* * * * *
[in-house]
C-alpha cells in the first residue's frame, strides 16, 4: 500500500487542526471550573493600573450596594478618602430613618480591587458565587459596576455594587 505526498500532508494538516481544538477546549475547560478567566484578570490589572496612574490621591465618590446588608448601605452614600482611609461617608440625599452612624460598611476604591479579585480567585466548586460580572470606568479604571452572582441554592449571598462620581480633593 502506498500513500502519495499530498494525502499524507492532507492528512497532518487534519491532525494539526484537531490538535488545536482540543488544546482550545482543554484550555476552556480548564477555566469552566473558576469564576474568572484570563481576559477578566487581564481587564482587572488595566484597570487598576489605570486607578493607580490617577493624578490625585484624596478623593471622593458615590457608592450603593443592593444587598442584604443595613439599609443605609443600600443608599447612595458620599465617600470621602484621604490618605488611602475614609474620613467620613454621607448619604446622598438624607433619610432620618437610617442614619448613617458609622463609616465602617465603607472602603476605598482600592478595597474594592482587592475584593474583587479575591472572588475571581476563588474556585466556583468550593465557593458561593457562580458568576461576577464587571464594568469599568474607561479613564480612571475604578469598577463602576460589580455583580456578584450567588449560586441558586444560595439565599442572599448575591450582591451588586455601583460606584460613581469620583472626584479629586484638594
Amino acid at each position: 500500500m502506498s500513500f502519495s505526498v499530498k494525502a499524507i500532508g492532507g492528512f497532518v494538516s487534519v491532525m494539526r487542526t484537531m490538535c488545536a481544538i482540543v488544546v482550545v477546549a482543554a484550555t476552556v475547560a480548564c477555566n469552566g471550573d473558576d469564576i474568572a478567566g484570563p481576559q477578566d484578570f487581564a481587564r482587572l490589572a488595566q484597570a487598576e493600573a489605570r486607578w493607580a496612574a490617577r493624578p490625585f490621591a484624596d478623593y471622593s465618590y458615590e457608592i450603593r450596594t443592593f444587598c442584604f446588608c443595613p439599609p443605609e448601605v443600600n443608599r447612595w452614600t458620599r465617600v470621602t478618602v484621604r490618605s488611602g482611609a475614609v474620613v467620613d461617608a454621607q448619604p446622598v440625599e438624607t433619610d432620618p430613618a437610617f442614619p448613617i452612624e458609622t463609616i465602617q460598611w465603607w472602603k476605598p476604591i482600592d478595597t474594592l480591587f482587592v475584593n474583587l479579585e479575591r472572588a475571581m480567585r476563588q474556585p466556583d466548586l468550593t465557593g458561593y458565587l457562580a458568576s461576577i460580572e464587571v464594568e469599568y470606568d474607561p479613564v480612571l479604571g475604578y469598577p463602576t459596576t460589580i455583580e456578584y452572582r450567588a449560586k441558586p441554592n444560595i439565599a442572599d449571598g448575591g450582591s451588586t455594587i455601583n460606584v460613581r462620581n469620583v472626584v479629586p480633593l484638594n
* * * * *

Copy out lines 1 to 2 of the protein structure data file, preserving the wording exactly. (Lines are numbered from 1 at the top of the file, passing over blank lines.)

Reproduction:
[in-house]
C-alpha cells in the first residue's frame, strides 16, 4: 500500500487542526471550573493600573450596594478618602430613618480591587458565587459596576455594587 505526498500532508494538516481544538477546549475547560478567566484578570490589572496612574490621591465618590446588608448601605452614600482611609461617608440625599452612624460598611476604591479579585480567585466548586460580572470606568479604571452572582441554592449571598462620581480633593 502506498500513500502519495499530498494525502499524507492532507492528512497532518487534519491532525494539526484537531490538535488545536482540543488544546482550545482543554484550555476552556480548564477555566469552566473558576469564576474568572484570563481576559477578566487581564481587564482587572488595566484597570487598576489605570486607578493607580490617577493624578490625585484624596478623593471622593458615590457608592450603593443592593444587598442584604443595613439599609443605609443600600443608599447612595458620599465617600470621602484621604490618605488611602475614609474620613467620613454621607448619604446622598438624607433619610432620618437610617442614619448613617458609622463609616465602617465603607472602603476605598482600592478595597474594592482587592475584593474583587479575591472572588475571581476563588474556585466556583468550593465557593458561593457562580458568576461576577464587571464594568469599568474607561479613564480612571475604578469598577463602576460589580455583580456578584450567588449560586441558586444560595439565599442572599448575591450582591451588586455601583460606584460613581469620583472626584479629586484638594